Two days later, it’s lurid with spring. It’s absurd with spring. Leaves spin open in lime greens, blossoms weigh down branches, the birds sing their guts out. It’s my lunch break, and I decide to ride to a dirt road where Miriam reported seeing asparagus stalks gone to seed. I walk slowly along the fenceline of an irrigated field, and soon spy a skinny spear amid the grass. By the time I head home, l am clutching a handful of stalks. They were sporadic and well hidden, but there they were. Hooray!
That night, salmon with asparagus spoon sauce and roasted mushrooms with parsley gremolata. Heaven is a spring forage feast.
The mushroom haul lasts through a sesame stir-fry with tofu and another round of pasta. This delicious window is closing soon, I figure. Then my husband texts me a picture of my mom holding another bag of freshly picked mushrooms. “Jealous?” he asks. I kind of am. The stump has giveth yet again. Miriam gifts us some, and when we dust off the grill over Memorial Day weekend, we toss olive-oil coated mushrooms in the basket to eat with our burgers. Crispy, smoky, umami, amazing. That same weekend, I check the asparagus spot again and find about three dozen more stalks, pristine and sweet. So good you don’t need to cook them. But I do, grilling some, folding others in eggs and making one more batch of pasta before they vanish.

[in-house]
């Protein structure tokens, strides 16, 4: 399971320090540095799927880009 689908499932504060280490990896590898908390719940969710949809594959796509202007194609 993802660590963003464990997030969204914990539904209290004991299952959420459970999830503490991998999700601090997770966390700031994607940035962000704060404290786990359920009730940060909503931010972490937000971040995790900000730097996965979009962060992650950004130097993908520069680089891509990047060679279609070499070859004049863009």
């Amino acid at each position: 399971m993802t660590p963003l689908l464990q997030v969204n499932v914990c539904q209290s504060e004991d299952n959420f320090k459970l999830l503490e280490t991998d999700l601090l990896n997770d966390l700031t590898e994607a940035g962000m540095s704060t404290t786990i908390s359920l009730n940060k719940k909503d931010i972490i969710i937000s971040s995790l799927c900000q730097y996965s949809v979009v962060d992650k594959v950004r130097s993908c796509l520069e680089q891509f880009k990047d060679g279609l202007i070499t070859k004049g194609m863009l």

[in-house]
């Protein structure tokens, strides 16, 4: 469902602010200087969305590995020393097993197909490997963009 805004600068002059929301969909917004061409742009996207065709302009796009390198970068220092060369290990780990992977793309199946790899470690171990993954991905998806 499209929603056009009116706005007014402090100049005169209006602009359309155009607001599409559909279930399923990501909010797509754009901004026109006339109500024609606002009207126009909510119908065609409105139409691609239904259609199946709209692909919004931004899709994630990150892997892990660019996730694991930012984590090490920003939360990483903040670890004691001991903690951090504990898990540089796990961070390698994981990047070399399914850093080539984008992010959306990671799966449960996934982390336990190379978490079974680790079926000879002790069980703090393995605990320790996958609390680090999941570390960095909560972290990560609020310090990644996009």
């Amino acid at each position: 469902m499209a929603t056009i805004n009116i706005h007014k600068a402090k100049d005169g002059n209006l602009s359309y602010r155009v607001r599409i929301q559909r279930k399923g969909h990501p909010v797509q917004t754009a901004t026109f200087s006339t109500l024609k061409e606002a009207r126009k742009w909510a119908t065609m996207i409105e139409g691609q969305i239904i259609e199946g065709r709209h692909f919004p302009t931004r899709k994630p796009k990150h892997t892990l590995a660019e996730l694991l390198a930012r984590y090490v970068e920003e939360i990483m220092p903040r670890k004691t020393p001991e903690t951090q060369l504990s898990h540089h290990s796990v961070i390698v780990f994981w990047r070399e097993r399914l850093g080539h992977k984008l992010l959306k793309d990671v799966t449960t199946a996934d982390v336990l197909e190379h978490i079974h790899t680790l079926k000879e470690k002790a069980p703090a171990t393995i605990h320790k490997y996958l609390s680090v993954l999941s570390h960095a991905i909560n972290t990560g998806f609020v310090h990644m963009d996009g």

Living in a human-built environment, it can be easy to forget that nature is all around, responding to the sun’s change, migrating and moving, producing life and even proffering delicious food.
Finding said food doesn’t have to be a big ordeal. Heck, even the ubiquitous dandelion is edible. Just look to your backyard or local park and you are bound to see their yellow heads.
It’s also reckless to swallow the next mushroom or leafy green you see sprouting from a sidewalk crack. You have to educate yourself on how to identify, harvest and prepare foraged foods, and take care not to ingest toxic lookalikes. It takes some work, but I doubt there’s been a better time to learn. There are even foraging TikTok accounts these days.
Once you know what you are looking for, it’s more a matter of learning to discern seasonal cues, pay attention to what is growing around your home and keep your eyes peeled for anything you know to be edible.
Finally, don’t forget to ask permission. That’s how I harvested one final mushroom bounty, which I noticed sprouting from a stump while riding my bike to a class at the local Game and Fish office. I knocked on the residence’s door to no avail, but later tracked down the owner’s number. She was out of town as her stump put forth one final fruiting, and generously gave me the OK.
With spring now tilting into summer, the wild oyster mushrooms are finally spent, the asparagus grown tall and woody, the dandelions all but going to seed.
As if on cue, however, the rhubarb stalks are thickening up. Time to think about pie.